Definitions of sustainable agriculture are generally concerned with the need for agricultural practices to be economically viable, to meet human needs for food, to be environmentally positive, and to be concerned with quality of life. Since these objectives can be achieved in a number of different ways, sustainable agriculture is not linked to any particular technological practice.
Since World War II, agricultural production systems and food consumption patterns have undergone astonishing changes. Agricultural research has expanded the productive capacity of the world's farms tremendously, but this expansion has raised questions about the sustainability of modern practices about the criteria for judging risks and benefits of chemical and biological technologies, about the poor's entitlement to food production and safety in developing countries, and about who will farm in the future and how. The Agriculture, Food and Human Values Society is an organization of professionals dedicated to an open and free discussion of these and other related issues, and to an understanding of the values that underlie alternative visions of the food and agricultural systems.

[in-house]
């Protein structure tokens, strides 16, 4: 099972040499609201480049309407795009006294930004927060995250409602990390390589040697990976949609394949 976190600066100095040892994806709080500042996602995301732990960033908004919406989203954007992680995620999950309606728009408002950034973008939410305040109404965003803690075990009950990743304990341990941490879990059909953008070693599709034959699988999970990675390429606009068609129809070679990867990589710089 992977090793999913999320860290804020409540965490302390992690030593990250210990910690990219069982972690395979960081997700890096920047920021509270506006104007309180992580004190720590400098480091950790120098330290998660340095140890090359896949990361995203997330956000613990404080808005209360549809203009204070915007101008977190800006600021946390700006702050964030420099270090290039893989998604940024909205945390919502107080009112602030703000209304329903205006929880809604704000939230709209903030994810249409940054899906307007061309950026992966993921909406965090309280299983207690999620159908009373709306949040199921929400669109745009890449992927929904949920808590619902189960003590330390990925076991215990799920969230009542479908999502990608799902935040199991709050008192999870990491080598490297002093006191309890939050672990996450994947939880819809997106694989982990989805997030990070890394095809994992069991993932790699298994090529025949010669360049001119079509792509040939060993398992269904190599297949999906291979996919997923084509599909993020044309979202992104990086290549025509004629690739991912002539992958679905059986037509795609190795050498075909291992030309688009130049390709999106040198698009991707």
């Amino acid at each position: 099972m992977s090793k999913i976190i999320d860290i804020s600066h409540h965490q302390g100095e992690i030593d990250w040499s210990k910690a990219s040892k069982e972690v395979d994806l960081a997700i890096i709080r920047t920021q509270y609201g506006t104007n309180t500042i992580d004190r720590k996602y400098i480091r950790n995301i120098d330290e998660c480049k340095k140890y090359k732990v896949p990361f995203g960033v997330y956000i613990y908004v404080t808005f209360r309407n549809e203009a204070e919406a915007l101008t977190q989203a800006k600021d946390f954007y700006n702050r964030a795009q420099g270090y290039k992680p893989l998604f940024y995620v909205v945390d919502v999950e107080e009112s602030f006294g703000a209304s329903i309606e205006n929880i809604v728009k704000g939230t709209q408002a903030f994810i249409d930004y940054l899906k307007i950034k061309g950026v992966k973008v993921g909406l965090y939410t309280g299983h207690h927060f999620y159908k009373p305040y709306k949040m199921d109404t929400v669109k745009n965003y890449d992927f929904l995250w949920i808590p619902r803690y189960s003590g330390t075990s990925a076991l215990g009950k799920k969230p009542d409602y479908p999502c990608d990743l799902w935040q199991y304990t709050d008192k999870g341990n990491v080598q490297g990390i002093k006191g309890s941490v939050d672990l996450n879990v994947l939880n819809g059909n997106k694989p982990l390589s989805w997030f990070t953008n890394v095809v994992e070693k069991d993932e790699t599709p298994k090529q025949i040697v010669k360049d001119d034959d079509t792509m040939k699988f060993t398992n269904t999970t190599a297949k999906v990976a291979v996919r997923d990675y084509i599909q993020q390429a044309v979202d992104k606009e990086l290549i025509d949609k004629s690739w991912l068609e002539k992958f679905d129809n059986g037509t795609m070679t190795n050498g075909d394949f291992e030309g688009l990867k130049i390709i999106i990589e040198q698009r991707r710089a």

This strategy features in the framework of Agenda 21 as formulated at UNCED (Rio de Janeiro, 1992), now coordinated by the United Nations Commission on Sustainable Development and implemented through national and local authorities. Agenda 21 recommends promoting social and economic research and policies that encourage development of sustainable agriculture, particularly in fragile ecosystems and densely populated areas.
An examination of traditional agriculture of the Jiaxing region of Eastern China in the seventeenth century shows the sustainable incorporation of silk, mulberry, livestock, fishing, and cereal crop production with little or no fossil fuel use.